Retinal Vascular Signs and Cerebrovascular Diseases

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Title Retinal Vascular Signs and Cerebrovascular Diseases
Creator Tyler Hyungtaek Rim, Alvin Wei Jun Teo, Henrik Hee Seung Yang, Carol Y. Cheung, Tien Yin Wong
Affiliation Singapore Eye Research Institute (THR, AWJT, HHSY, TYW), Singapore National Eye Centre, Singapore; Ophthalmology and Visual Sciences Academic Clinical Program (Eye ACP) (THR, TYW), Duke-NUS Medical School, Singapore; and Department of Ophthalmology and Visual Sciences (CYC), The Chinese University of Hong Kong, Hong Kong
Abstract Background: Cerebrovascular disease (CeVD), including stroke, is a leading cause of death globally. The retina is an extension of the cerebrum, sharing embryological and vascular pathways. The association between different retinal signs and CeVD has been extensively evaluated. In this review, we summarize recent studies which have examined this association. Evidence acquisition: We searched 6 databases through July 2019 for studies evaluating the link between retinal vascular signs and diseases with CeVD. CeVD was classified into 2 groups: clinical CeVD (including clinical stroke, silent cerebral infarction, cerebral hemorrhage, and stroke mortality), and sub-clinical CeVD (including MRI-defined lacunar infarct and white matter lesions [WMLs]). Retinal vascular signs were classified into 3 groups: classic hypertensive retinopathy (including retinal microaneurysms, retinal microhemorrhage, focal/generalized arteriolar narrowing, cotton-wool spots, and arteriovenous nicking), clinical retinal diseases (including diabetic retinopathy [DR], age-related macular degeneration [AMD], retinal vein occlusion, retinal artery occlusion [RAO], and retinal emboli), and retinal vascular imaging measures (including retinal vessel diameter and geometry). We also examined emerging retinal vascular imaging measures and the use of artificial intelligence (AI) deep learning (DL) techniques. Results: Hypertensive retinopathy signs were consistently associated with clinical CeVD and subclinical CeVD subtypes including subclinical cerebral large artery infarction, lacunar infarction, and WMLs. Some clinical retinal diseases such as DR, retinal arterial and venous occlusion, and transient monocular vision loss are consistently associated with clinical CeVD. There is an increased risk of recurrent stroke immediately after RAO. Less consistent associations are seen with AMD. Retinal vascular imaging using computer assisted, semi-automated software to measure retinal vascular caliber and other parameters (tortuosity, fractal dimension, and branching angle) has shown strong associations to clinical and subclinical CeVD. Other new retinal vascular imaging techniques (dynamic retinal vessel analysis, adaptive optics, and optical coherence tomography angiography) are emerging technologies in this field. Application of AI-DL is expected to detect subclinical retinal changes and discrete retinal features in predicting systemic conditions including CeVD. Conclusions: There is extensive and increasing evidence that a range of retinal vascular signs and disease are closely linked to CeVD, including subclinical and clinical CeVD. New technology including AI-DL will allow further translation to clinical utilization.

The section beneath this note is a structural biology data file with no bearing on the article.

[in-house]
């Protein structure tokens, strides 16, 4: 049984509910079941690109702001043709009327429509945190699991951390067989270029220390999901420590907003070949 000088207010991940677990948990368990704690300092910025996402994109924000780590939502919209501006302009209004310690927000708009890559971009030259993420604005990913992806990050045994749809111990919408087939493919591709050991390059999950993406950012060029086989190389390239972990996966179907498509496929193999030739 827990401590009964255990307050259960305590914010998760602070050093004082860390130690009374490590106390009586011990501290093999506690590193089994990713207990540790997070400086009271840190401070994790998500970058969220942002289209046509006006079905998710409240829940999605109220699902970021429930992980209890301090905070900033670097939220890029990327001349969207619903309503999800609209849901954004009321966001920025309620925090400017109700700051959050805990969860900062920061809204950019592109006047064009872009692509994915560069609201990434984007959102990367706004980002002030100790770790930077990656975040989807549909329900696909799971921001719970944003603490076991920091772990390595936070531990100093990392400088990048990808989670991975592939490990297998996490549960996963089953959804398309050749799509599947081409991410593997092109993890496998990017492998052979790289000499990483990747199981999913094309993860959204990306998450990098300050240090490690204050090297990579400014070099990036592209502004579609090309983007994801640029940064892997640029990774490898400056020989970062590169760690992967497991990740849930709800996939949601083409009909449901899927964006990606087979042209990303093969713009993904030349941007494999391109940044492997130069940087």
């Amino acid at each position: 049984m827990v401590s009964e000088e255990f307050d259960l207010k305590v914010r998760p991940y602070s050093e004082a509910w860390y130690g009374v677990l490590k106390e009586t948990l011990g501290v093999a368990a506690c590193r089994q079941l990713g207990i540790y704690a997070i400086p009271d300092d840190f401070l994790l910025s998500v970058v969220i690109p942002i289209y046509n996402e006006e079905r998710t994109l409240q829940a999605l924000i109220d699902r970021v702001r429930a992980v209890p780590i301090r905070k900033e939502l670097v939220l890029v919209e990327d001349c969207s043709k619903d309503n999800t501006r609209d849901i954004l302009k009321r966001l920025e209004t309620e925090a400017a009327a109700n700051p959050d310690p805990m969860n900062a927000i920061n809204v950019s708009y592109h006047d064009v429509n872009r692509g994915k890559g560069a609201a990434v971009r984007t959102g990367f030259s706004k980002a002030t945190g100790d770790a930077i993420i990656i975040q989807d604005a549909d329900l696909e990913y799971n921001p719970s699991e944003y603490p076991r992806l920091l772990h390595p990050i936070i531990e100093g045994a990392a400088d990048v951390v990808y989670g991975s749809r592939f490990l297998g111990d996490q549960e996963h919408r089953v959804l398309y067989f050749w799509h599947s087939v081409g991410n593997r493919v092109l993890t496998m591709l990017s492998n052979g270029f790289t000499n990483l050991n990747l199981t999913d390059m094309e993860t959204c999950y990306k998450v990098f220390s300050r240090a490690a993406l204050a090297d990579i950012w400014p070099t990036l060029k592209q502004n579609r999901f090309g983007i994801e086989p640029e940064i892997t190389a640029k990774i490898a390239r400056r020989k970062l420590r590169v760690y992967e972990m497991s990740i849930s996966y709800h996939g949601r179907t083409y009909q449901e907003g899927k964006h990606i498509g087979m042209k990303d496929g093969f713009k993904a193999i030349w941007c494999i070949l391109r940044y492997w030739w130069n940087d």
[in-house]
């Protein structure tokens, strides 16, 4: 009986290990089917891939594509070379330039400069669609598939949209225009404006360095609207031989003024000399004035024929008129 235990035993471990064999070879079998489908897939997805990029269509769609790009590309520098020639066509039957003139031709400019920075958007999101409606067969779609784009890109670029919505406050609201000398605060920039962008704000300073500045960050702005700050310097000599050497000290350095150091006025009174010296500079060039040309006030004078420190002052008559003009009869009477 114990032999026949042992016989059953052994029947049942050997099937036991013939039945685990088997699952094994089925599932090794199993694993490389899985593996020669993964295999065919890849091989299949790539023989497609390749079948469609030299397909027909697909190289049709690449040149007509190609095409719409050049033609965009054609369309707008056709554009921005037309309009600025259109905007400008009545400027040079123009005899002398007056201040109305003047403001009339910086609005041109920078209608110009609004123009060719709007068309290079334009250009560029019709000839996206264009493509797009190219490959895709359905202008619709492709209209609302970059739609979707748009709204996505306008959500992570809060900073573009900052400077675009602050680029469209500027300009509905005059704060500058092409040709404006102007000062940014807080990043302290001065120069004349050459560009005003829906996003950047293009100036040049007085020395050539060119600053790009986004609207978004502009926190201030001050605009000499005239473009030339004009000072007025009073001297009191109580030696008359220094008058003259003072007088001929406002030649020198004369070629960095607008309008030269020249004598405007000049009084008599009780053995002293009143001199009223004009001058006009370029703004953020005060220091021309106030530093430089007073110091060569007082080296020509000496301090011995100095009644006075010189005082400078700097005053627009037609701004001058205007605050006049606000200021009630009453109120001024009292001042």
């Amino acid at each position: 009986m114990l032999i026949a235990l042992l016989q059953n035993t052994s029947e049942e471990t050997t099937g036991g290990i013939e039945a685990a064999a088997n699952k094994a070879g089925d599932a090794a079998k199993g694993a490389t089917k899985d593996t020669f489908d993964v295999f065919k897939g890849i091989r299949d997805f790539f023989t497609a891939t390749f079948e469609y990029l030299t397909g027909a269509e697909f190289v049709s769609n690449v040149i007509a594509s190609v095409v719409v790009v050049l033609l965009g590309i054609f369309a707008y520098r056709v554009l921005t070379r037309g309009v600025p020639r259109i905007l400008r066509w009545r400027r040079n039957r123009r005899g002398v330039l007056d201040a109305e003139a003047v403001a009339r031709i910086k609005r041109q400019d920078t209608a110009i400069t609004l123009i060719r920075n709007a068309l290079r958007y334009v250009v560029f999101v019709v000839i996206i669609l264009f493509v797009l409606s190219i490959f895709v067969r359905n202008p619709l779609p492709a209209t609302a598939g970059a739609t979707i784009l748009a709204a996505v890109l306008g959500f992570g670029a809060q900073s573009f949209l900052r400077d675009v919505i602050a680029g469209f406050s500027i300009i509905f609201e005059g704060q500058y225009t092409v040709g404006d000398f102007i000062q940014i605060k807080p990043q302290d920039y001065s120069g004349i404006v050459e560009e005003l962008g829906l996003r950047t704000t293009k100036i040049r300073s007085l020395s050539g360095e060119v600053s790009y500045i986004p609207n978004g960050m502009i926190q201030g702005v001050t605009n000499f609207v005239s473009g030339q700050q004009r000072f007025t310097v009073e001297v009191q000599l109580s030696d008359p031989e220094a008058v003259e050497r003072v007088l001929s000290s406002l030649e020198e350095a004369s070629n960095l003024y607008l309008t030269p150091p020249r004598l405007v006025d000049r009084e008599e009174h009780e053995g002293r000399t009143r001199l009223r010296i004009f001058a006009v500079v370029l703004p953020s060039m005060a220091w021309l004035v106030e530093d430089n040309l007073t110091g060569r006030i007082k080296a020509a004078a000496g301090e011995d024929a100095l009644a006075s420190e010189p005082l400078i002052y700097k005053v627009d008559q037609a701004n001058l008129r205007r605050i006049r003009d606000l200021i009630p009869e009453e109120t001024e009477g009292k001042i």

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Publisher Lippincott, Williams & Wilkins
Date 2020-03
Type Text
Source Journal of Neuro-Ophthalmology, March 2020, Volume 40, Issue 1
Language eng
Rights Management © North American Neuro-Ophthalmology Society
Publication Type Journal Article
ARK ark:/87278/s6gn40m0
Setname ehsl_novel_jno
Date Created 2021-01-22
Date Modified 2021-05-06
ID 1653476
Reference URL https://collections.lib.utah.edu/ark:/87278/s6gn40m0